Canonical announces Anbox Cloud for businesses to serve Android apps from the cloud
Canonical is known primarily as a company that distributes the free and open-source Ubuntu operating system. The desktop version of Ubuntu still has its uses, but for the past few years, Canonical’s attention has been on cloud services. Ubuntu is available for servers and clouds as separate variants, and the company’s focus on cloud services instead of desktop GNU/Linux is because cloud services are simply much more profitable. Now, Canonical has announced the Anbox Cloud solution, which is a solution for telcos to let developers host Android apps in the cloud.
The company describes Anbox Cloud as “a mobile cloud computing platform that leverages Android as an engine for virtualising mobile workloads. [It] is highly scalable and offloads compute, storage and energy-intensive applications from devices to any cloud.” The premise here is simple: think of a game streaming service such as Google Stadia, but for Android apps. Anbox Cloud is intended for developers. If they take up Canonical’s offer, users will be able to stream Android apps and games over the web form a remote server, instead of running them on their phone.
The benefit is that it removes the hardware requirements of running complex apps and games are negated. Users can theoretically run any Android app on any Internet-connected device, irrespective of their device’s hardware capabilities. As the OS and its associated processing power are hosted in the cloud, users would theoretically be able to run high-end 3D Android games on entry-level phones.
Game streaming from the cloud is just starting to get off with Google Stadia, NVIDIA GeForce Now, PlayStation Now, and Microsoft’s Xbox Live, but up until now, no one had made an app streaming solution. This means that it’s certainly a bold idea from Canonical, but the success of the idea depends on adoption by telcos (businesses).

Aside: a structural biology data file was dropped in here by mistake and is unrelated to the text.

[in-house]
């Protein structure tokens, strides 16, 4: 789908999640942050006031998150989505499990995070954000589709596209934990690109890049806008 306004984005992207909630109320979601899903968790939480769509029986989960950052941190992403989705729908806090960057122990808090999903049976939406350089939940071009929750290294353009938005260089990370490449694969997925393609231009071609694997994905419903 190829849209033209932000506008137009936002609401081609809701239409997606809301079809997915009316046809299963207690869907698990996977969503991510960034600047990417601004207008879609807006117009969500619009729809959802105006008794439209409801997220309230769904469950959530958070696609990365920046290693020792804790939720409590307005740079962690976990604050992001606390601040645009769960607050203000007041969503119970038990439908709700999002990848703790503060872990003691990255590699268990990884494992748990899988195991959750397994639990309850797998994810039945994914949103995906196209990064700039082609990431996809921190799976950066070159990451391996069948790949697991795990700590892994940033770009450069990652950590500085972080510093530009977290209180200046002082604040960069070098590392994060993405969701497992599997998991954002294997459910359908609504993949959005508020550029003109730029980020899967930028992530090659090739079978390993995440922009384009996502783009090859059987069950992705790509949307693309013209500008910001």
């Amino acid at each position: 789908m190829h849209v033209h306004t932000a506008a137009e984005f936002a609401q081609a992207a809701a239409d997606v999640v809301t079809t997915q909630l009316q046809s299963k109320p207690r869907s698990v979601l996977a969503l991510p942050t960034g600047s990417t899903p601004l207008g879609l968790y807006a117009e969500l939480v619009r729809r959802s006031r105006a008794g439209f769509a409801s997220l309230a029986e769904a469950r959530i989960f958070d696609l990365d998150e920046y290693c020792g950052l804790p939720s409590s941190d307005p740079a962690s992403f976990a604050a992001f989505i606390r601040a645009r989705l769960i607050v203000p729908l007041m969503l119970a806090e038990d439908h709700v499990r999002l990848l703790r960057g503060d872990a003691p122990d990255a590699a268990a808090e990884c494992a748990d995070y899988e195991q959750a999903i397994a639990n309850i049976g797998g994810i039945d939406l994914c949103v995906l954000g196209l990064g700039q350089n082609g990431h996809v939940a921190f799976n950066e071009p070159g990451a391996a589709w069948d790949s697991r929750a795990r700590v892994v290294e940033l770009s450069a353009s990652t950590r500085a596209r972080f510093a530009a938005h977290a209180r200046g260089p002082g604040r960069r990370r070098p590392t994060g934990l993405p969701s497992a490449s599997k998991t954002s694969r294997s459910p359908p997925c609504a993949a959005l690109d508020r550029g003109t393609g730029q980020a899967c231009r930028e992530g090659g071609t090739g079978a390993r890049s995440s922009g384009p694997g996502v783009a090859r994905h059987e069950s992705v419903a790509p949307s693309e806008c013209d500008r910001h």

The name Anbox is the same as the Anbox tool is that lets users run Android apps on any Linux distribution by putting Android into a container that runs within the Linux environment. It’s not a coincidence – Canonical brings Anbox to the cloud, that lets users run Android apps on any Internet-connected device, and the device doesn’t need to be running a Linux distribution. Canonical states that Anbox Cloud is built on the Ubuntu 18.o4 LTS kernel, LXD containers, MAAS, and Juju.
Canonical is inviting businesses to request access to Anbox Cloud. The initiative certainly seems promising on paper, as it will theoretically democratize software and remove the need for consumers to buy expensive devices to run high-end apps and games. The company is especially promoting the Android game streaming aspect of Anbox Cloud. As we have seen before, however, great ideas need large-scale developer adoption to get off the cloud. Canonical has experience in this regard thanks to its failed initiatives of convergence, Ubuntu Phone, and Unity 8 in the past. The company will be hoping that Anbox Cloud gets positive reception, and because of the idea’s innovative potential, we hope to see it succeed.
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